Well, remember how I mentioned that the uncompressed RAW photos don’t get the noise reduction benefits of compressed images? In unedited form, these photos also lack some of the post-production magic that makes them look vibrant and punchy. That’s where Darkroom and your eyes get to play a role.

Across the bottom of Darkroom, you’ll find editing tools for cropping and perspective, filters, adjustments, curves, color, and frames. I often find it helpful to start on the third tab β€” adjustments. This is where you can dial in the overall look of your photo: exposure, contrast, saturation, sharpness, and more.

With RAW photos, you have a lot more data and detail to work with, even with the parts of your image that you may feel are near-black or near-white. You can independently tweak the highlights and shadows β€” pulling highlights down often reveals more detail in clouds and neon signs, for example, while pushing shadows up can give you much better range in portraits.

Editing curves in Darkroom

The next tab in Darkroom is for curves β€” a tool I struggled to understand for ages in Photoshop, until one day it just clicked for me. Basically, it’s a graph of how you want light to be interpreted in an image. The x-axis represents luminosity, from 0 to 100; the y-axis represents the difference between the actual luminosity and how it is displayed. Confused yet? Let’s experiment with it.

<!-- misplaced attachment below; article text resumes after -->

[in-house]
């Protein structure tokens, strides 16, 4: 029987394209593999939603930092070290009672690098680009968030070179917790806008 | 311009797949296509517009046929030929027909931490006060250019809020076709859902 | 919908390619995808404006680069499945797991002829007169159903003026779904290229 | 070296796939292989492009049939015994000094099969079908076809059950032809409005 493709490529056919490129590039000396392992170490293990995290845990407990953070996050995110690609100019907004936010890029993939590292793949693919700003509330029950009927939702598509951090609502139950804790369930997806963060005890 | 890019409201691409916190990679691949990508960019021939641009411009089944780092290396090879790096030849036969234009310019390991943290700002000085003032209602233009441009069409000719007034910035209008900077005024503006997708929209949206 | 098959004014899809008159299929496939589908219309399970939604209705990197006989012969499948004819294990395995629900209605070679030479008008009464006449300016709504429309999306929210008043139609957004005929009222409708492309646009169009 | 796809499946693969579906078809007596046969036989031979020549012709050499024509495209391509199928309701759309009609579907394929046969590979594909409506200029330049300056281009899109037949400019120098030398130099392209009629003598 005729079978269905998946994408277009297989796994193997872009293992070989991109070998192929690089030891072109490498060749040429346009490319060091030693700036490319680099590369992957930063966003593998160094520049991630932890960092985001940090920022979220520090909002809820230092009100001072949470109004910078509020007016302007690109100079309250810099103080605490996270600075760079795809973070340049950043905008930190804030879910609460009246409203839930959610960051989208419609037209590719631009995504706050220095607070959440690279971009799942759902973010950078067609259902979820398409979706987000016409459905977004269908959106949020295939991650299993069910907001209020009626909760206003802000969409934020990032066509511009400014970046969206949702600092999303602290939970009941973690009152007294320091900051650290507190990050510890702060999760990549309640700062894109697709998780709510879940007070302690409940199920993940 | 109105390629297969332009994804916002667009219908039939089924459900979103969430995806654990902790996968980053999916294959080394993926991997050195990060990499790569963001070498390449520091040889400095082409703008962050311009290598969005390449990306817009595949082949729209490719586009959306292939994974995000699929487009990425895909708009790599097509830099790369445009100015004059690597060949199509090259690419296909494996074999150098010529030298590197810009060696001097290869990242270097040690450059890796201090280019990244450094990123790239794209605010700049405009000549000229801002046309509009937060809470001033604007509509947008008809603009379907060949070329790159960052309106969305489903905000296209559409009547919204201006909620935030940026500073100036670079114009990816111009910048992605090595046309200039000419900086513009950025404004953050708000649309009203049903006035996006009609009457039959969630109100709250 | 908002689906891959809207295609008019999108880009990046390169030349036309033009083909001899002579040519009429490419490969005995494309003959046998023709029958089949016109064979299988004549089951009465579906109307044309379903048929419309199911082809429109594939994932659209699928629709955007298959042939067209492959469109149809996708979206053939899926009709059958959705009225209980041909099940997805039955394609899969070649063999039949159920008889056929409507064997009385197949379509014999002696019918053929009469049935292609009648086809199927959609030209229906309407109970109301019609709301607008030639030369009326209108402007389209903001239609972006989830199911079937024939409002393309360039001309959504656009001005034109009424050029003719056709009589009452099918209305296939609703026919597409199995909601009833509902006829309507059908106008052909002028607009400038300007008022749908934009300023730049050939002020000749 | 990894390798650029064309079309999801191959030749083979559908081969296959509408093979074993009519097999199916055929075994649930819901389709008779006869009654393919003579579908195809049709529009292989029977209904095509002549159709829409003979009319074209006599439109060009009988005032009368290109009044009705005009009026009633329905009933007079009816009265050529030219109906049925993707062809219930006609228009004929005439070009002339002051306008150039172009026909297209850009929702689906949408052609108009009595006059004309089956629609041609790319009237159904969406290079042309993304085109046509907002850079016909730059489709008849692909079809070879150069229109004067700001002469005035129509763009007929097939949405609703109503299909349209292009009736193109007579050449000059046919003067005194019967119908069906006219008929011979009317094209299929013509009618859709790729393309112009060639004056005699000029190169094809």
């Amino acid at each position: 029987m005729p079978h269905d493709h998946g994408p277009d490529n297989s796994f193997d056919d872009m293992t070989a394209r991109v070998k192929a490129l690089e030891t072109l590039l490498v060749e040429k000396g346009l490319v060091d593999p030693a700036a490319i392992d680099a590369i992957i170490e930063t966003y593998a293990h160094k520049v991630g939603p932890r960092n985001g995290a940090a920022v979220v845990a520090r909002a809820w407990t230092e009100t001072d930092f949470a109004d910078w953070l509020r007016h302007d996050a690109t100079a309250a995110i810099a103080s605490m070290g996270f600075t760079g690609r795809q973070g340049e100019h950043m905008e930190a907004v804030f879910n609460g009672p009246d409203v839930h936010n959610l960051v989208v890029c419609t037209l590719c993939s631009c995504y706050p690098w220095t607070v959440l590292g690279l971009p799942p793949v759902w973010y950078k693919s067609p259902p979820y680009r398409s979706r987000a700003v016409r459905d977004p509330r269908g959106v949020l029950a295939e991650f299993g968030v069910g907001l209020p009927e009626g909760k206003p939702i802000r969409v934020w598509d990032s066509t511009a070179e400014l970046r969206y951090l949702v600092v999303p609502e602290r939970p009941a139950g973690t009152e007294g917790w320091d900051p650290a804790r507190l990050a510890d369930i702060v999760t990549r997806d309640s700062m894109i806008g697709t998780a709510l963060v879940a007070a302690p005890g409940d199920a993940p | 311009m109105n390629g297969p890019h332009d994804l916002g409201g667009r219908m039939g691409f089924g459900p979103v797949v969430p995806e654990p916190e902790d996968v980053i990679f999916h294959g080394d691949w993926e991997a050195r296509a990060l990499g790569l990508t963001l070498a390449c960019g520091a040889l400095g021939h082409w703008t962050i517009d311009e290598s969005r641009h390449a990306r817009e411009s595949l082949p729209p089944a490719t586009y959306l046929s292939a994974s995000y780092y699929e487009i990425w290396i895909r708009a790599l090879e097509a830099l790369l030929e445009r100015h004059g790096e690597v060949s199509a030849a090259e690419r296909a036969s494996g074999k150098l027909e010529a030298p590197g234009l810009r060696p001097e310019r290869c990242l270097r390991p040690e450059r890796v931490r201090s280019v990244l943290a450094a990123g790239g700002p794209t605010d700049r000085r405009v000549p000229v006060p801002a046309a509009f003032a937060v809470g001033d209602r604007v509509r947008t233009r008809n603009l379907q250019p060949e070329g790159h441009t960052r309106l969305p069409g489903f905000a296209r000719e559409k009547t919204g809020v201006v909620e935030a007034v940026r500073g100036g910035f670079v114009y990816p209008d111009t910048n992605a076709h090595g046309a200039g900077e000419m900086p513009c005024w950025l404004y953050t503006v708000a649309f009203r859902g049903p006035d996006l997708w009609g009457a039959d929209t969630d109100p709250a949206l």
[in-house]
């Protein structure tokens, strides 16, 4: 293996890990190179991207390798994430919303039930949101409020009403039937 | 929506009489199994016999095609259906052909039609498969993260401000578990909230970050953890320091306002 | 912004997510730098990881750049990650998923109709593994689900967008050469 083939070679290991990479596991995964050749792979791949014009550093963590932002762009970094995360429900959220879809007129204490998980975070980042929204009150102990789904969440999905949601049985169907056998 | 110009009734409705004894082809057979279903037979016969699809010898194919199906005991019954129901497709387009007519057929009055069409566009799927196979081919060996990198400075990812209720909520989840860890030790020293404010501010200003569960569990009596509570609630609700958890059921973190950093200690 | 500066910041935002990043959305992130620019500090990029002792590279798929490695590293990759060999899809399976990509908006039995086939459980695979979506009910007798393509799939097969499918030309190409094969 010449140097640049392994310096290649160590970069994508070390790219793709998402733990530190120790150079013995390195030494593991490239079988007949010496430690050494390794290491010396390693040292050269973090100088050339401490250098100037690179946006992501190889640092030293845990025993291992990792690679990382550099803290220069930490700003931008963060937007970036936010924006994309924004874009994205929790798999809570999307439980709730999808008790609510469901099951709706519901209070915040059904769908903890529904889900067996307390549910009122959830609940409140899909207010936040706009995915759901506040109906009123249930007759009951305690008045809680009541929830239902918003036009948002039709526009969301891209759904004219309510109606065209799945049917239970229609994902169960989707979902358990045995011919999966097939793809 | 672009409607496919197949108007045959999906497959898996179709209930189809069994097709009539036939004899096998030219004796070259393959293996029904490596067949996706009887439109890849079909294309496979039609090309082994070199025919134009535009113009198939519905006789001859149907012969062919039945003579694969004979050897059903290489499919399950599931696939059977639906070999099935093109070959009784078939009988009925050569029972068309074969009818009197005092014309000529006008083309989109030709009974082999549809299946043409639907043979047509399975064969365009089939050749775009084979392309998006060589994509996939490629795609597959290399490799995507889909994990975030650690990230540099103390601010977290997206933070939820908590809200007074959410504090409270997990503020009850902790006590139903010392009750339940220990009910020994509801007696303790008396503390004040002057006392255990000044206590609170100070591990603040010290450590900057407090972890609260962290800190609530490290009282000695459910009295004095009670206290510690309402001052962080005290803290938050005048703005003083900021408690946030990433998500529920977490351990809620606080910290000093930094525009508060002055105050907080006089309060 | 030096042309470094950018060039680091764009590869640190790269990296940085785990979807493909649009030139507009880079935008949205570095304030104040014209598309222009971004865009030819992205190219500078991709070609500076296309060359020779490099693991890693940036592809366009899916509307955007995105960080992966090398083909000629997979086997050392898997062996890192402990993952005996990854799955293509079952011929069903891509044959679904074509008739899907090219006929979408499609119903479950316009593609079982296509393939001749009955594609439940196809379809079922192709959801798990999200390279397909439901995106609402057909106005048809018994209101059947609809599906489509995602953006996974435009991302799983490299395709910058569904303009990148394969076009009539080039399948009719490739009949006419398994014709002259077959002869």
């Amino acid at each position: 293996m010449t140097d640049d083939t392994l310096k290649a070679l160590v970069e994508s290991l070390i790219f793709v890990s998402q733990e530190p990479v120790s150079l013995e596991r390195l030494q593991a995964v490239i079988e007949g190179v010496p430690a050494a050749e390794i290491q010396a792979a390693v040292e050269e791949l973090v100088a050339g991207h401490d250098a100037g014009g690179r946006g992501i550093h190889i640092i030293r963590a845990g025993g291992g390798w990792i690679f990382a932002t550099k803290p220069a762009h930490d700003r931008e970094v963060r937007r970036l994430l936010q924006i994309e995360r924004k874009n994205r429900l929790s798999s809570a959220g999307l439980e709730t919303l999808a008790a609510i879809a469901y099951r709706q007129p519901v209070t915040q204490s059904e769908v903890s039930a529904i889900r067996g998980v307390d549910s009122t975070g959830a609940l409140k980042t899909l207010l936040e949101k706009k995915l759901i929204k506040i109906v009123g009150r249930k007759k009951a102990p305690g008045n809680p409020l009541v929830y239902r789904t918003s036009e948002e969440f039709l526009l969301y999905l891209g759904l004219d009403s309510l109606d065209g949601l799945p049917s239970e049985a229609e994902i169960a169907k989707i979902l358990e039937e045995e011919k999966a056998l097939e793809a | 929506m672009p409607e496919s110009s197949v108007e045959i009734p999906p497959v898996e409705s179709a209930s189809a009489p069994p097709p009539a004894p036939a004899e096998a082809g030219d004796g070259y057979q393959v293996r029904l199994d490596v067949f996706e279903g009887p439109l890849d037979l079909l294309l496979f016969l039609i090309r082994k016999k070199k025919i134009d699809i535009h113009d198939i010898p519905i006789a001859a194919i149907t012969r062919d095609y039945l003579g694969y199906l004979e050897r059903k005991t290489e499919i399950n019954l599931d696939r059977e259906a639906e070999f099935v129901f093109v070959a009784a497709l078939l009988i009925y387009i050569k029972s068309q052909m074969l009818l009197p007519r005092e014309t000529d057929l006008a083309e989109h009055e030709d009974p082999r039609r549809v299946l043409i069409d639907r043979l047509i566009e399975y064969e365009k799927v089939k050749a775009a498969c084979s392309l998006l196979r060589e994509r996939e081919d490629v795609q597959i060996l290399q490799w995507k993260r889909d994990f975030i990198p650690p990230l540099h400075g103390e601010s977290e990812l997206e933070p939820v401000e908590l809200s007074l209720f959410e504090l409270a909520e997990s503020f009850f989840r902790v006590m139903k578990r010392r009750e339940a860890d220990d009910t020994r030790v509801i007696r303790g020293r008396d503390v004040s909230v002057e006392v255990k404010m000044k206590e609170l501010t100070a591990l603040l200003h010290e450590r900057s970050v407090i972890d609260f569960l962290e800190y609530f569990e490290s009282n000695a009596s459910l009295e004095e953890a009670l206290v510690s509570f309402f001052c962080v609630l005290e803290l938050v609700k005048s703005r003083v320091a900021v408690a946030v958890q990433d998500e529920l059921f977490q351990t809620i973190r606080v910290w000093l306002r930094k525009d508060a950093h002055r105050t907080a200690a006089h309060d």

In RGB mode, try dragging up on the handle of the Blacks part of the graph. Notice how all of the darkest areas of the image start to become a little bit washed out and turn more of a dark gray. The curve of the image’s light has changed, crunching the blackest tones into the darker parts of the shadows so there’s less difference between them. You can undo this, of course, if it isn’t what you intend to do, but try experimenting with the curves tool to see how you can use it to subtly alter your photo. Switch it from RGB mode to each of the primary colors by tapping the R, G, and B on the left-hand side; you can add more red, green, or blue to different areas of your photo or, by subtracting those colors, you can introduce more cyan, magenta, or yellow, respectively, which are their opposites.

Editing specific colours in Darkroom